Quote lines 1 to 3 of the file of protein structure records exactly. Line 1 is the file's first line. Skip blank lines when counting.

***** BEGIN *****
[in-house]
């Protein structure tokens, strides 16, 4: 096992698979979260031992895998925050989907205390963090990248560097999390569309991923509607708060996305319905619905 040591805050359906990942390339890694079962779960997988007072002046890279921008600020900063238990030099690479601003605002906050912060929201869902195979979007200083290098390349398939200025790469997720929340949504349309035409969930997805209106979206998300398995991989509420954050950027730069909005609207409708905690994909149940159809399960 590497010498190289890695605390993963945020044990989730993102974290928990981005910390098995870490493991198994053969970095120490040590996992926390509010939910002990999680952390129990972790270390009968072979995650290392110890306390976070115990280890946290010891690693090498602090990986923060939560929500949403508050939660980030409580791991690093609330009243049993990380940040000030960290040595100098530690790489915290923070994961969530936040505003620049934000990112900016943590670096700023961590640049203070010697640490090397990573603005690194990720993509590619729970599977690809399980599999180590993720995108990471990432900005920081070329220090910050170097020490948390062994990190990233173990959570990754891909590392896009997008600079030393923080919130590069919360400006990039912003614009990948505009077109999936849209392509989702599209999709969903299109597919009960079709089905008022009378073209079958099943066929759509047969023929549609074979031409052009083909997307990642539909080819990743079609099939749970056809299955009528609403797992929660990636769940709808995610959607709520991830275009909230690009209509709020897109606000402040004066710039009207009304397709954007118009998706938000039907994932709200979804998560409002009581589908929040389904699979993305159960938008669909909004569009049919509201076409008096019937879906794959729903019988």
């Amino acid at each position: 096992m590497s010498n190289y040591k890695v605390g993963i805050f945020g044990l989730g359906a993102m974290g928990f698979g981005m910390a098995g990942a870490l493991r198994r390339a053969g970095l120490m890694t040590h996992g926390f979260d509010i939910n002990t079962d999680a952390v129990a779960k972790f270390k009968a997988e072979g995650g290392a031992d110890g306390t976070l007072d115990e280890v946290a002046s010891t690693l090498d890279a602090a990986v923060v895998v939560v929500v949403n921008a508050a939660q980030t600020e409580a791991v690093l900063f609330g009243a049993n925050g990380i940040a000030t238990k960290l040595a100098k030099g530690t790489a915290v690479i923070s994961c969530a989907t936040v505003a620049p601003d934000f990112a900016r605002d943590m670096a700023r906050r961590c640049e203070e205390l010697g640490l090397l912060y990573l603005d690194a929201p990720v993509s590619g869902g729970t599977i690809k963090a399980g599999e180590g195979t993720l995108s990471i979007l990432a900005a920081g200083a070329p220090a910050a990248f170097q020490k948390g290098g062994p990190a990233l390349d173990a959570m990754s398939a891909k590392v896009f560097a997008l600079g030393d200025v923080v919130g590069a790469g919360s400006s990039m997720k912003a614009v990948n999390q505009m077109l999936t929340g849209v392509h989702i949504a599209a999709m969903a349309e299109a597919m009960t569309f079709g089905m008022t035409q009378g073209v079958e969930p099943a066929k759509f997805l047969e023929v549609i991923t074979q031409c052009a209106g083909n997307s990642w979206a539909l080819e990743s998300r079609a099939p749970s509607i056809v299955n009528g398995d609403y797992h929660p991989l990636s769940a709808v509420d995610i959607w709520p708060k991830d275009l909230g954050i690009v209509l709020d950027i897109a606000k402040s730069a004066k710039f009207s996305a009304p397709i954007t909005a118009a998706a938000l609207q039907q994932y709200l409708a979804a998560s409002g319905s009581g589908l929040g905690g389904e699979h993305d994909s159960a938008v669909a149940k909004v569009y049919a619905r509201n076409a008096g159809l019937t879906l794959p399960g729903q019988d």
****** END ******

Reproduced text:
[in-house]
């Protein structure tokens, strides 16, 4: 096992698979979260031992895998925050989907205390963090990248560097999390569309991923509607708060996305319905619905 040591805050359906990942390339890694079962779960997988007072002046890279921008600020900063238990030099690479601003605002906050912060929201869902195979979007200083290098390349398939200025790469997720929340949504349309035409969930997805209106979206998300398995991989509420954050950027730069909005609207409708905690994909149940159809399960 590497010498190289890695605390993963945020044990989730993102974290928990981005910390098995870490493991198994053969970095120490040590996992926390509010939910002990999680952390129990972790270390009968072979995650290392110890306390976070115990280890946290010891690693090498602090990986923060939560929500949403508050939660980030409580791991690093609330009243049993990380940040000030960290040595100098530690790489915290923070994961969530936040505003620049934000990112900016943590670096700023961590640049203070010697640490090397990573603005690194990720993509590619729970599977690809399980599999180590993720995108990471990432900005920081070329220090910050170097020490948390062994990190990233173990959570990754891909590392896009997008600079030393923080919130590069919360400006990039912003614009990948505009077109999936849209392509989702599209999709969903299109597919009960079709089905008022009378073209079958099943066929759509047969023929549609074979031409052009083909997307990642539909080819990743079609099939749970056809299955009528609403797992929660990636769940709808995610959607709520991830275009909230690009209509709020897109606000402040004066710039009207009304397709954007118009998706938000039907994932709200979804998560409002009581589908929040389904699979993305159960938008669909909004569009049919509201076409008096019937879906794959729903019988």
């Amino acid at each position: 096992m590497s010498n190289y040591k890695v605390g993963i805050f945020g044990l989730g359906a993102m974290g928990f698979g981005m910390a098995g990942a870490l493991r198994r390339a053969g970095l120490m890694t040590h996992g926390f979260d509010i939910n002990t079962d999680a952390v129990a779960k972790f270390k009968a997988e072979g995650g290392a031992d110890g306390t976070l007072d115990e280890v946290a002046s010891t690693l090498d890279a602090a990986v923060v895998v939560v929500v949403n921008a508050a939660q980030t600020e409580a791991v690093l900063f609330g009243a049993n925050g990380i940040a000030t238990k960290l040595a100098k030099g530690t790489a915290v690479i923070s994961c969530a989907t936040v505003a620049p601003d934000f990112a900016r605002d943590m670096a700023r906050r961590c640049e203070e205390l010697g640490l090397l912060y990573l603005d690194a929201p990720v993509s590619g869902g729970t599977i690809k963090a399980g599999e180590g195979t993720l995108s990471i979007l990432a900005a920081g200083a070329p220090a910050a990248f170097q020490k948390g290098g062994p990190a990233l390349d173990a959570m990754s398939a891909k590392v896009f560097a997008l600079g030393d200025v923080v919130g590069a790469g919360s400006s990039m997720k912003a614009v990948n999390q505009m077109l999936t929340g849209v392509h989702i949504a599209a999709m969903a349309e299109a597919m009960t569309f079709g089905m008022t035409q009378g073209v079958e969930p099943a066929k759509f997805l047969e023929v549609i991923t074979q031409c052009a209106g083909n997307s990642w979206a539909l080819e990743s998300r079609a099939p749970s509607i056809v299955n009528g398995d609403y797992h929660p991989l990636s769940a709808v509420d995610i959607w709520p708060k991830d275009l909230g954050i690009v209509l709020d950027i897109a606000k402040s730069a004066k710039f009207s996305a009304p397709i954007t909005a118009a998706a938000l609207q039907q994932y709200l409708a979804a998560s409002g319905s009581g589908l929040g905690g389904e699979h993305d994909s159960a938008v669909a149940k909004v569009y049919a619905r509201n076409a008096g159809l019937t879906l794959p399960g729903q019988d």